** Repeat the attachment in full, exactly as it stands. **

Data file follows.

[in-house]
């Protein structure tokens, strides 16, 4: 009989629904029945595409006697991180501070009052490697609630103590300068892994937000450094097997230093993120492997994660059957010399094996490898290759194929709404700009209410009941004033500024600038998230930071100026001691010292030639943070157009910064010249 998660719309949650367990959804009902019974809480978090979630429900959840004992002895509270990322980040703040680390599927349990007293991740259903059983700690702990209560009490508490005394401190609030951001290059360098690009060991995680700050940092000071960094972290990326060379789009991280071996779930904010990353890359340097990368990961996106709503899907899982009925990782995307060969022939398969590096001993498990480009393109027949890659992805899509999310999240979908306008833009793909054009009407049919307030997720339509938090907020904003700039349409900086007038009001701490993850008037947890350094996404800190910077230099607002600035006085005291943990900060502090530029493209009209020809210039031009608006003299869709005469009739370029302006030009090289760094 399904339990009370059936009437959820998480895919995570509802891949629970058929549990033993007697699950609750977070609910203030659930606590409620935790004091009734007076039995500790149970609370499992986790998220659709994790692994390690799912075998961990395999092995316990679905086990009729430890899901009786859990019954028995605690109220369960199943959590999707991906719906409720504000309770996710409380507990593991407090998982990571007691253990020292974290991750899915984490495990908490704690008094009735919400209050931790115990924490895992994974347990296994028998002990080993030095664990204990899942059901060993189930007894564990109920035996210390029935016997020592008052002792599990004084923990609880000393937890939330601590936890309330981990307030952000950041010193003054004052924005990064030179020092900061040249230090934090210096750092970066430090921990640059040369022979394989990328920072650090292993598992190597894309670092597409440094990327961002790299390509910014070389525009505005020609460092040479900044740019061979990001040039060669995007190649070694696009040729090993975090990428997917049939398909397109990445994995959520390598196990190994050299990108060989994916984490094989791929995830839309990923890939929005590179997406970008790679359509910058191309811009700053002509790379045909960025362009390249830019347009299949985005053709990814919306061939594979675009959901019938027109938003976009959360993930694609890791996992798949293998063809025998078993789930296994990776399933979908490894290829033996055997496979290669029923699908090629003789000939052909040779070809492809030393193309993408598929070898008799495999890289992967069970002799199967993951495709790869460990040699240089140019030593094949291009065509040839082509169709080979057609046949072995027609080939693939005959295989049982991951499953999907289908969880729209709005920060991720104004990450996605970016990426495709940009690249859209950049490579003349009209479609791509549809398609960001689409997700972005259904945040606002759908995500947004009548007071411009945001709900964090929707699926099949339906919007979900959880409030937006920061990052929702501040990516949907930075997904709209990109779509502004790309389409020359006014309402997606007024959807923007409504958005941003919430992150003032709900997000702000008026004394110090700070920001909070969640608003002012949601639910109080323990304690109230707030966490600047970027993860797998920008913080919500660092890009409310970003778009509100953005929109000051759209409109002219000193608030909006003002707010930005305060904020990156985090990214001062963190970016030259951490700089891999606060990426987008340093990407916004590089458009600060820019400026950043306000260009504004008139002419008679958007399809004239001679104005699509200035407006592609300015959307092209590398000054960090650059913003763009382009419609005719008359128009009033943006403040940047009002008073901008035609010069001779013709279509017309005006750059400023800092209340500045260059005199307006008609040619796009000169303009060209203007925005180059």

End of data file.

[in-house]
């Protein structure tokens, strides 16, 4: 009989629904029945595409006697991180501070009052490697609630103590300068892994937000450094097997230093993120492997994660059957010399094996490898290759194929709404700009209410009941004033500024600038998230930071100026001691010292030639943070157009910064010249 998660719309949650367990959804009902019974809480978090979630429900959840004992002895509270990322980040703040680390599927349990007293991740259903059983700690702990209560009490508490005394401190609030951001290059360098690009060991995680700050940092000071960094972290990326060379789009991280071996779930904010990353890359340097990368990961996106709503899907899982009925990782995307060969022939398969590096001993498990480009393109027949890659992805899509999310999240979908306008833009793909054009009407049919307030997720339509938090907020904003700039349409900086007038009001701490993850008037947890350094996404800190910077230099607002600035006085005291943990900060502090530029493209009209020809210039031009608006003299869709005469009739370029302006030009090289760094 399904339990009370059936009437959820998480895919995570509802891949629970058929549990033993007697699950609750977070609910203030659930606590409620935790004091009734007076039995500790149970609370499992986790998220659709994790692994390690799912075998961990395999092995316990679905086990009729430890899901009786859990019954028995605690109220369960199943959590999707991906719906409720504000309770996710409380507990593991407090998982990571007691253990020292974290991750899915984490495990908490704690008094009735919400209050931790115990924490895992994974347990296994028998002990080993030095664990204990899942059901060993189930007894564990109920035996210390029935016997020592008052002792599990004084923990609880000393937890939330601590936890309330981990307030952000950041010193003054004052924005990064030179020092900061040249230090934090210096750092970066430090921990640059040369022979394989990328920072650090292993598992190597894309670092597409440094990327961002790299390509910014070389525009505005020609460092040479900044740019061979990001040039060669995007190649070694696009040729090993975090990428997917049939398909397109990445994995959520390598196990190994050299990108060989994916984490094989791929995830839309990923890939929005590179997406970008790679359509910058191309811009700053002509790379045909960025362009390249830019347009299949985005053709990814919306061939594979675009959901019938027109938003976009959360993930694609890791996992798949293998063809025998078993789930296994990776399933979908490894290829033996055997496979290669029923699908090629003789000939052909040779070809492809030393193309993408598929070898008799495999890289992967069970002799199967993951495709790869460990040699240089140019030593094949291009065509040839082509169709080979057609046949072995027609080939693939005959295989049982991951499953999907289908969880729209709005920060991720104004990450996605970016990426495709940009690249859209950049490579003349009209479609791509549809398609960001689409997700972005259904945040606002759908995500947004009548007071411009945001709900964090929707699926099949339906919007979900959880409030937006920061990052929702501040990516949907930075997904709209990109779509502004790309389409020359006014309402997606007024959807923007409504958005941003919430992150003032709900997000702000008026004394110090700070920001909070969640608003002012949601639910109080323990304690109230707030966490600047970027993860797998920008913080919500660092890009409310970003778009509100953005929109000051759209409109002219000193608030909006003002707010930005305060904020990156985090990214001062963190970016030259951490700089891999606060990426987008340093990407916004590089458009600060820019400026950043306000260009504004008139002419008679958007399809004239001679104005699509200035407006592609300015959307092209590398000054960090650059913003763009382009419609005719008359128009009033943006403040940047009002008073901008035609010069001779013709279509017309005006750059400023800092209340500045260059005199307006008609040619796009000169303009060209203007925005180059």